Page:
It’s hardly out of the blue but there is a momentum building behind the tattle in the back pages that Baku will be Laurent Koscielny’s last game for the club. It’s only 12 months later than originally planned; the injury suffered in Madrid put paid to plans to return to France last year.
Milan find themselves cast as suitors. Of course they are, but I’d prefer them to take their original choice of Shkodran Mustafi. Koscielny’s departure may save the hapless German’s Arsenal career; that’s one hell of a leaving present.
More likely is a return to Ligue Un. Mid-table Rennes and relegation-haunted Monaco are the current choices; will either appeal? At 33, does he have that many options? He’s 34 as the new season endures its first international break so finishing in the top flight is a luxury.
The situation, if true, is the first test of Raul’s new ethos. Koscielny is at the end of his career and Arsenal must look to the future. Will we let him go so easily? Is there a role for him in the first team at the Emirates? He saw first-hand how time caught up with Per Mertesacker. The physicality and pace of the Premier League is unforgiving for an ‘old man’ and that may strongly influence the former France international’s thinking.
Reports link us with Samuel Umtiti (€60m) and William Saliba (€30m); guess which one we’ve got the funds for. Unless, of course, Raul can negotiate a deal with his former colleagues. Transfer talk never ceases to amaze me as those who castigate the club for only having £40m to spend this summer then fill column inches with tales of players who smash that budget to pieces.
Kos Making The Right Choice Is Hard
But the question for Unai Emery to answer is whether selling Koscielny is the right decision? There is a place for statistics in measuring player performance; it’s a lot more tangible than the gut feeling of a scout or manager.
However, there is an intangible to take into account: the player’s influence in the dressing room. Koscielny divides opinion as captain. He is a quiet man on the pitch which is no barrier to the job as Bobby Moore proved. Sorry, Laurent, but before we move on, I don’t think anyone can make a case for you being in Moore’s class as a player.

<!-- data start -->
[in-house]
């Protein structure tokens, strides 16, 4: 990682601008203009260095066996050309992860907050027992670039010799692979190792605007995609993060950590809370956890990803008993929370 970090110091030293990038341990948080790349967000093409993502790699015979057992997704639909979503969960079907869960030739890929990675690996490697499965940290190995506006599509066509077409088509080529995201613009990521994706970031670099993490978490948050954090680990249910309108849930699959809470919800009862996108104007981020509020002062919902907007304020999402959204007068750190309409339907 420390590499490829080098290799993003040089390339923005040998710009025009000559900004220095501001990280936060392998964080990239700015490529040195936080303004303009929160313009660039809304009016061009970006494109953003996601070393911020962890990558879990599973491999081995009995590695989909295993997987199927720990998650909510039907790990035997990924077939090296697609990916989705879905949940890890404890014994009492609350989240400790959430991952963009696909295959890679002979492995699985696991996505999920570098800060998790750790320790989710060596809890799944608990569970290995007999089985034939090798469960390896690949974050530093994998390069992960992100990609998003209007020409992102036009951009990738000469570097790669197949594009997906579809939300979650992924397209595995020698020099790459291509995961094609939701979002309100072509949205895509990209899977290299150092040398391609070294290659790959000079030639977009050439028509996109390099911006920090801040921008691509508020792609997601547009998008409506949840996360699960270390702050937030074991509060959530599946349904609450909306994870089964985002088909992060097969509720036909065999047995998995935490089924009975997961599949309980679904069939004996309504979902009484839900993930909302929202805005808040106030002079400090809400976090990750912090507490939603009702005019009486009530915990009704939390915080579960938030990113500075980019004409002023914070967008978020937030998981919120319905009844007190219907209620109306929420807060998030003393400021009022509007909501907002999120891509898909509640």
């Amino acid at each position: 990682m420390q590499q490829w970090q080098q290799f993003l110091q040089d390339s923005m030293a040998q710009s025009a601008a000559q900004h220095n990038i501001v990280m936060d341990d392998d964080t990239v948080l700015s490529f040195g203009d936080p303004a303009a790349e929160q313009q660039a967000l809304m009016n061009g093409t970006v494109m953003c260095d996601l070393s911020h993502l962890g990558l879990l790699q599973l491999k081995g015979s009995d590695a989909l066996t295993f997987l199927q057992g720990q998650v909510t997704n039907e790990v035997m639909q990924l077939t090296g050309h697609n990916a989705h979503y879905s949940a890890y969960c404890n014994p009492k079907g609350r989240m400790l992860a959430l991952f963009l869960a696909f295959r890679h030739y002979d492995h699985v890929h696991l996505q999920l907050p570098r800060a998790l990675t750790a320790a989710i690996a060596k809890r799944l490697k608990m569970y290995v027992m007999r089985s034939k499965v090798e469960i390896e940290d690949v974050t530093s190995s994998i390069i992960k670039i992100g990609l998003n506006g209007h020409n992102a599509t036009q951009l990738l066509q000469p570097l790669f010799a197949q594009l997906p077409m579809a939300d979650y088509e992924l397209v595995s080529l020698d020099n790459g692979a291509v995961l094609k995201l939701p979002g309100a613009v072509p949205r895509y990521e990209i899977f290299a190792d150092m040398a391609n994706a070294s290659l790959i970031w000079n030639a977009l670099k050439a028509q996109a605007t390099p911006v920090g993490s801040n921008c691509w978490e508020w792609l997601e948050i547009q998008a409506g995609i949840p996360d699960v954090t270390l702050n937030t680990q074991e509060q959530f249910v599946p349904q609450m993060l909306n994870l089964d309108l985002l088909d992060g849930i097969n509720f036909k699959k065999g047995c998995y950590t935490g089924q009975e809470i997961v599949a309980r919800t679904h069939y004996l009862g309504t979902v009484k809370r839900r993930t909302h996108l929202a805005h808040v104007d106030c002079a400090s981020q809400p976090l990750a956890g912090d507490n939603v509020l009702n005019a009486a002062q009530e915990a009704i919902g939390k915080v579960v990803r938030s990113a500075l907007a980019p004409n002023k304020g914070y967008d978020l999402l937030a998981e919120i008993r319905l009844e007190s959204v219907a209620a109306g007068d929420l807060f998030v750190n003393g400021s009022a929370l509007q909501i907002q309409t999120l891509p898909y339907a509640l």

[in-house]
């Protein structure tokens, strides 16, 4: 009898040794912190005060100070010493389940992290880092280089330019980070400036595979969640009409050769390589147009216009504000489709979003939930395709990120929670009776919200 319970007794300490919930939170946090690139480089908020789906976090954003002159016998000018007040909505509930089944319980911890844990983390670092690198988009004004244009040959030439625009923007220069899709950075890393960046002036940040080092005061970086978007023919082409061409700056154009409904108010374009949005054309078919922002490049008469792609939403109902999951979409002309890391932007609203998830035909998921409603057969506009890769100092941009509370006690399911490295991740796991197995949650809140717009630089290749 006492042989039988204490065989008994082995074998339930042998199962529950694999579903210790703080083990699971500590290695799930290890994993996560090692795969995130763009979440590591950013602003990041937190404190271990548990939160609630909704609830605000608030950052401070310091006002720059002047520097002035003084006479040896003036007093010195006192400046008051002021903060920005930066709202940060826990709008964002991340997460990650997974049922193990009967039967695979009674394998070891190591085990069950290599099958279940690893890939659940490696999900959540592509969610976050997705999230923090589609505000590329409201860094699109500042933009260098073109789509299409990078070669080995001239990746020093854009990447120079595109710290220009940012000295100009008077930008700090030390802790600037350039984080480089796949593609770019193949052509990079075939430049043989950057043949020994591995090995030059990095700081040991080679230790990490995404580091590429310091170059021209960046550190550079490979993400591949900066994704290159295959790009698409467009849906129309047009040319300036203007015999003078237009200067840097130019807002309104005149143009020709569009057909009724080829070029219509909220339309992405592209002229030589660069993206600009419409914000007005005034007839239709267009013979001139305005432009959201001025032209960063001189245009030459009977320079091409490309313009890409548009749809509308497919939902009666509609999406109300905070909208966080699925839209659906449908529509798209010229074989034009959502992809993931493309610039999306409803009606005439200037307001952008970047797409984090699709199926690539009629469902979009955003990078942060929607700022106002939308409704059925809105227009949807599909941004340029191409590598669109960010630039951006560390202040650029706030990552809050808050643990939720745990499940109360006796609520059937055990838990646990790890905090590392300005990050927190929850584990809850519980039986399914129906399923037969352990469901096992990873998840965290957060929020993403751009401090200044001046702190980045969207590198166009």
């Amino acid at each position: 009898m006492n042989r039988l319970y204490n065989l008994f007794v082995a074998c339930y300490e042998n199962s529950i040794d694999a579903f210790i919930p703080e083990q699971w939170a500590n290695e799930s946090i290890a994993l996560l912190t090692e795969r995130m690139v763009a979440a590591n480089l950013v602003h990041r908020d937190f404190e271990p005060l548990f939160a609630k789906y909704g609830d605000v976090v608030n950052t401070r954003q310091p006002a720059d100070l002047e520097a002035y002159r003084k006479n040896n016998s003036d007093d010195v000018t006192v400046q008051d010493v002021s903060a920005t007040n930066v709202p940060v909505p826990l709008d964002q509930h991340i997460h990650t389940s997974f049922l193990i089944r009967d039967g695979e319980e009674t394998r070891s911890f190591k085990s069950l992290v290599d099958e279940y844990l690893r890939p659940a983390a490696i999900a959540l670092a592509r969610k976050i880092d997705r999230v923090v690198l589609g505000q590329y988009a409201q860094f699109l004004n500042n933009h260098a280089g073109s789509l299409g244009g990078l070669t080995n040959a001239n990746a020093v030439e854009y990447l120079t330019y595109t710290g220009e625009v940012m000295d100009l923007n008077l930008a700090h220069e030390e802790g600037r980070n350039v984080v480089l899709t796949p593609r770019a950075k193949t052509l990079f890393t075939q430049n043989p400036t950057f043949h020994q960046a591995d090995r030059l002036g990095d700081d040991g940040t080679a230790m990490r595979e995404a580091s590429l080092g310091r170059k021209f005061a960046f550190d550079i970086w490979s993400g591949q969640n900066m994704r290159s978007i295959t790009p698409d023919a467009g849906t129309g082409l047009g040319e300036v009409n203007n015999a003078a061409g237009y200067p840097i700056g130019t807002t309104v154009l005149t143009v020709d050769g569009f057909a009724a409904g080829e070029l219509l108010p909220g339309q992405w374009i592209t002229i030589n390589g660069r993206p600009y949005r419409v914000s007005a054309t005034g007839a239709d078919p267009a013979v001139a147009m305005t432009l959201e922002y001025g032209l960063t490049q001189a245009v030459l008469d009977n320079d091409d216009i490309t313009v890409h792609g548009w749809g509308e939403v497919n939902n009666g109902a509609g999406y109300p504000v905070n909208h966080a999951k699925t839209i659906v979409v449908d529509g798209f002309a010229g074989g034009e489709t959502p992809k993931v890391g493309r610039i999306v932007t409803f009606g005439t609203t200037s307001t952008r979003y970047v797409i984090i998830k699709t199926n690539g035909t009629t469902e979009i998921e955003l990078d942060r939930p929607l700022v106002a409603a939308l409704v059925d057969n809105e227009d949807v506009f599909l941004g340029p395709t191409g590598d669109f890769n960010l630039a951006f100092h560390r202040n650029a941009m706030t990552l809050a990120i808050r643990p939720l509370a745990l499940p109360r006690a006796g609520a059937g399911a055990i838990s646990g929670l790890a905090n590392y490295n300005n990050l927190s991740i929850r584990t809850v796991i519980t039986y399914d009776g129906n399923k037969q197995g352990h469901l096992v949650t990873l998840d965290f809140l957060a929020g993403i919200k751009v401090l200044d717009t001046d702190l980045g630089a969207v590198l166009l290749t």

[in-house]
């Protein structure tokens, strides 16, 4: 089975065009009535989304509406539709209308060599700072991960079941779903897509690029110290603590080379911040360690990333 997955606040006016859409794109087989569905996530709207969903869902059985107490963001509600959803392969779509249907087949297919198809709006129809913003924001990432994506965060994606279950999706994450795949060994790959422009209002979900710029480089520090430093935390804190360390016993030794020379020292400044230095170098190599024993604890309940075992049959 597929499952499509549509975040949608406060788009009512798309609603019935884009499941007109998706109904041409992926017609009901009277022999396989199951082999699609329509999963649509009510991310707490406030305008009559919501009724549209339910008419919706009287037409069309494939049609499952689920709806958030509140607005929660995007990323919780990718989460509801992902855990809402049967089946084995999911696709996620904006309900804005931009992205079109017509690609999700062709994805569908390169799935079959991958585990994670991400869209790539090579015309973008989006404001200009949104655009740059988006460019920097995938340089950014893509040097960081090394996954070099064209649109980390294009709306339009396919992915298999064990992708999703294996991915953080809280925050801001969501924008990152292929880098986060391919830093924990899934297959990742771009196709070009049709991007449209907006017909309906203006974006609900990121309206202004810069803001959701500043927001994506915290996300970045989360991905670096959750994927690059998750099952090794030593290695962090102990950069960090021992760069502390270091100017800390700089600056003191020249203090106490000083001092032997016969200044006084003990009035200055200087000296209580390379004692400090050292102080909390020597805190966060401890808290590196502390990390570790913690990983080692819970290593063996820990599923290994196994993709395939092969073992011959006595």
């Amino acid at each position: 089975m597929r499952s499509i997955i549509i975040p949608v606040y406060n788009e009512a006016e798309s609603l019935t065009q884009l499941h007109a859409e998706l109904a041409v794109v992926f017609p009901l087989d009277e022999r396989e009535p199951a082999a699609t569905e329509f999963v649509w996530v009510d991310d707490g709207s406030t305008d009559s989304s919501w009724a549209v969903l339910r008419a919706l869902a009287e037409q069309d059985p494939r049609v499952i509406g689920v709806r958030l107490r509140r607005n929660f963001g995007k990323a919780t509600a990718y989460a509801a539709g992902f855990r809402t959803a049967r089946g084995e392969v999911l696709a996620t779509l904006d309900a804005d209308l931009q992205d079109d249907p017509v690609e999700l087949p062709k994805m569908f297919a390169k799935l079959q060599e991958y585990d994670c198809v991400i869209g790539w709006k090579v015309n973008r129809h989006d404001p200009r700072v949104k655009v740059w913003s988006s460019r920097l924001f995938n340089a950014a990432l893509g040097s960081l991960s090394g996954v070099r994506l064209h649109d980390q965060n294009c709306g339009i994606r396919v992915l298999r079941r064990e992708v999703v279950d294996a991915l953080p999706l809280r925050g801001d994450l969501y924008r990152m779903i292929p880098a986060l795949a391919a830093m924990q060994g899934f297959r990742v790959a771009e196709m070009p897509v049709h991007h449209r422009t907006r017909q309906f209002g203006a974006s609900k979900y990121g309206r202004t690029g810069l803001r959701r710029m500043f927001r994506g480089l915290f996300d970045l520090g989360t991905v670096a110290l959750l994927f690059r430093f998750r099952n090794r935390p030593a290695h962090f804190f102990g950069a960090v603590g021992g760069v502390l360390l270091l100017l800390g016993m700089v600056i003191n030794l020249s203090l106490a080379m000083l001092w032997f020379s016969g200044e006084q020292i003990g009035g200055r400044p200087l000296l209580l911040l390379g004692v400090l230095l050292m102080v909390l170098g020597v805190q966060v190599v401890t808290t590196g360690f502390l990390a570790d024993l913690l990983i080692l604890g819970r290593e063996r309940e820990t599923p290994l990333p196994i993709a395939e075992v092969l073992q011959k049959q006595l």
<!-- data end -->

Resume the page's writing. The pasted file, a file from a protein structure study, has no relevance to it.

Therein is a perceived problem at Arsenal: we’re all too quiet. Years ago, we were too nice and I suspect the two terms are interchangeable to many people. It strikes me there is a lack of leaders in the dressing room which is nothing new. The previous regime found this a common complaint but a lot depends on how you view leadership.
In a football sense, that may well be driven by age; your age, to be accurate. I’m of a generation where the shoutiest, in your face, kid was deemed to be captain material. Regular shouts from the touchline revolved around “Get into ’em!” and “Clear it!” which in truth meant kick it as hard as you could, as far away as you could. Anything which landed at the centre-forward’s feet definitely wasn’t lauded as a great pass.
And I was raised on a generation of captains who followed that lead, albeit with a little more guile. McLintock, Adams, Vieria; hard men but inspirational captains. A lot has to do with the quality of players around them and in that sense, Koscielny is hampered.
You’ve Got To Be In It To Win It
We’re not a title-winning or even title-chasing side. Not yet, although we could be. The squad has some very good players but those individuals are weighed down by the inept, the average or the needing a good kick up the Arsenal.
Koscielny is a quiet man and those three groups need vocal guidance, maybe even a hint of physical violence if they don’t pull their weight. That isn’t happening but Koscielny, in his personality, is the ideal captain for Arsène Wenger. Neither wants confrontation, preferring persuasion to confrontation.
Compare Koscielny to Vincent Kompany. The City captain balanced the old ways with the new perfectly. Vocal when needed but also a calming influence, leading by example. Kompany’s way is probably what Arsenal need right now.
Part of the answer Emery must find if Koscielny leaves is who takes the armband. Is it that important when you have an animated coach on the touchline constantly barking instructions? I think it is; a captain can galvanise in ways a coach cannot, use different techniques. A coach’s criticism can destroy a player’s confidence; a team-mate wearing an armband can be told to “F-off” in response. Saying that to a coach is a spell on the bench and stories in the back pages; it’s a different relationship.
Ultimately, however, the decision is whether we can replace Koscielny if he goes. Does our budget stretch to buying a good defender? A better than good defender?
I presume that won’t happen unless we have someone lined up. We’re just one injury from Mustafi in the starting line-up; that ought to scare the coaching staff as much as it does me.
When Age Is More Than A Number
Sokratis, 31 in a fortnight’s time, and Monreal, 33, are the experience. I guess the Spaniard is probably in his last season at the club given his age but that’s enough to help others. How injury affects Rob Holding is critical. He was developing into a strong centre-back before misfortune struck at Old Trafford. Can he return to that form which made him a first-choice at the club? I hope so.
Dino Mavropanos, meanwhile, could do with a season on loan. He looked rusty following his spell on the sidelines and regular first-team action will aid his development. The promising start when he joined needs to be resurrected and built upon.
Now, what was it I said the other day? Ah yes. “The transfer window can do one until after the 29th”; that worked out well, didn’t it.